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Springfield weighs changes to homeless-directed camping ban

Brian Bull

Springfield’s camping ban does not comply with a new state law protecting the homeless, according to city officials.

Sleeping on public property is currently punishable by a civil fine in Springfield. But on Monday, city attorney Mary Bridget Smith told the city council that this creates legal risk.

The new state law says that any camping restrictions must be “objectively reasonable” for all stakeholders. It also allows homeless individuals to challenge that standard in court.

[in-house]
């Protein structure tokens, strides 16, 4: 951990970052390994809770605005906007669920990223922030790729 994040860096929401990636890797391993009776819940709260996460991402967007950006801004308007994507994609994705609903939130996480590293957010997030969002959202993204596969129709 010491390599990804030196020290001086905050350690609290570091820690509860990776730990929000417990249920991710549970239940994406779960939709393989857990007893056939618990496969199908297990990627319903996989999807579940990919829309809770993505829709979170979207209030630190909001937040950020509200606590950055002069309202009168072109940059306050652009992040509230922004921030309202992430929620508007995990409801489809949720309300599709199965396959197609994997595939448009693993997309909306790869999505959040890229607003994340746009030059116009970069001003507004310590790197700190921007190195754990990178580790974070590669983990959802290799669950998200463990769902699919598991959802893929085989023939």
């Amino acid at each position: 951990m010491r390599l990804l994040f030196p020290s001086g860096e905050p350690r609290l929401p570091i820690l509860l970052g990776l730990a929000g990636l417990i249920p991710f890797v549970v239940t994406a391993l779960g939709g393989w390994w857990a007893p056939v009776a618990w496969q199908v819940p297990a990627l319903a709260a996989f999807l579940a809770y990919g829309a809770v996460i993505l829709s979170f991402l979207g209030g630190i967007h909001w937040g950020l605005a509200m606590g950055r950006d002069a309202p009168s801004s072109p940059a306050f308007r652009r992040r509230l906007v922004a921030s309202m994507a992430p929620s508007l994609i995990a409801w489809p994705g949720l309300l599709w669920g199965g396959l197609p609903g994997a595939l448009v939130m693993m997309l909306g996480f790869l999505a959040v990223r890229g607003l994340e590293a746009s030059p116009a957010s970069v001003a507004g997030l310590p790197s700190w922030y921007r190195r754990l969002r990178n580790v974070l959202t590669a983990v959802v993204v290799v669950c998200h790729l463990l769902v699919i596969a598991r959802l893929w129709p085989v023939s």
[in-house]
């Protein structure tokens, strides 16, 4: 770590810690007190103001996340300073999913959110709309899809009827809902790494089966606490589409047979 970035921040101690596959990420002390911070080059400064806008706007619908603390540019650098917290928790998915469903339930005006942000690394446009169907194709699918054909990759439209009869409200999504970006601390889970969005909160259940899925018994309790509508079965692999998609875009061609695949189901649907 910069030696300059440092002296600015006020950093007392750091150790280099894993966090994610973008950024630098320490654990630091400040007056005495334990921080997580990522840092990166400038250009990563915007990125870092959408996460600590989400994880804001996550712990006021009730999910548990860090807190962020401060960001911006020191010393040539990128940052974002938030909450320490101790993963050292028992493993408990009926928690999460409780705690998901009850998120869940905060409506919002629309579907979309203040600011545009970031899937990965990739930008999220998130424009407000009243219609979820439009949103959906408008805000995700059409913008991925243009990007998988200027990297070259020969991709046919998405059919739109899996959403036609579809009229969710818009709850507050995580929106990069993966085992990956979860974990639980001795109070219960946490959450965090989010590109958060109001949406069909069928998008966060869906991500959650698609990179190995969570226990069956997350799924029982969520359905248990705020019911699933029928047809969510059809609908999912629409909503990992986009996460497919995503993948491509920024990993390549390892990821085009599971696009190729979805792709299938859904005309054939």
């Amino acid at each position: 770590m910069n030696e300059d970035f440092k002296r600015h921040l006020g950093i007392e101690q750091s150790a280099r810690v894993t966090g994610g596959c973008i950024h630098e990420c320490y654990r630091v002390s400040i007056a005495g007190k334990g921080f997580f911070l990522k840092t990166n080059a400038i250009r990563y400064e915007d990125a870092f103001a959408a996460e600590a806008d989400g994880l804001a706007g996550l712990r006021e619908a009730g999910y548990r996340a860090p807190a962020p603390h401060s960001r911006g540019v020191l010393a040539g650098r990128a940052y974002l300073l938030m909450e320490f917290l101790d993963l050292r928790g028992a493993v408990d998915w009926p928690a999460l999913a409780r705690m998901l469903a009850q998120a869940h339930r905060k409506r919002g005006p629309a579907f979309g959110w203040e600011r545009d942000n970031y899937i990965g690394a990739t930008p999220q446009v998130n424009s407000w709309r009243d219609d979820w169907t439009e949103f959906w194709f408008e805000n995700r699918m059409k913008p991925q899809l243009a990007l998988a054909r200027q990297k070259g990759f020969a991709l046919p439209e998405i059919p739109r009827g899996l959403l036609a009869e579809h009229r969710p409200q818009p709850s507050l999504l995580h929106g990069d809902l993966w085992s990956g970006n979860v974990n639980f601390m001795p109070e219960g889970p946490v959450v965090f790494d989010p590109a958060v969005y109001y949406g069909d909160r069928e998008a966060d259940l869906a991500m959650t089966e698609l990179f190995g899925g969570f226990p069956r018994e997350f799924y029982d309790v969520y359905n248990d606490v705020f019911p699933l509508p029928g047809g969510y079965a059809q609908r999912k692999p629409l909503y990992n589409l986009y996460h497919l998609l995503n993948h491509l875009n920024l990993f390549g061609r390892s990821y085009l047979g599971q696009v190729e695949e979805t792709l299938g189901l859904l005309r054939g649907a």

Local governments can still regulate time, place and manner for those sleeping outside. But Bridget Smith said the law holds governments responsible if they do not provide a safe alternative.

“You can still regulate people or prohibit still looking outside if you truly have a place for people to go, but if you don't have a place for people to go, then you're not prohibiting it.”

The Springfield City Council will revisit the issue in January, ahead of a July 2023 deadline.

Nathan Wilk joined the KLCC News Team in 2022. He is a graduate from the University of Oregon School of Journalism and Communication. Born in Portland, Wilk began working in radio at a young age, serving as a DJ and public affairs host across Oregon.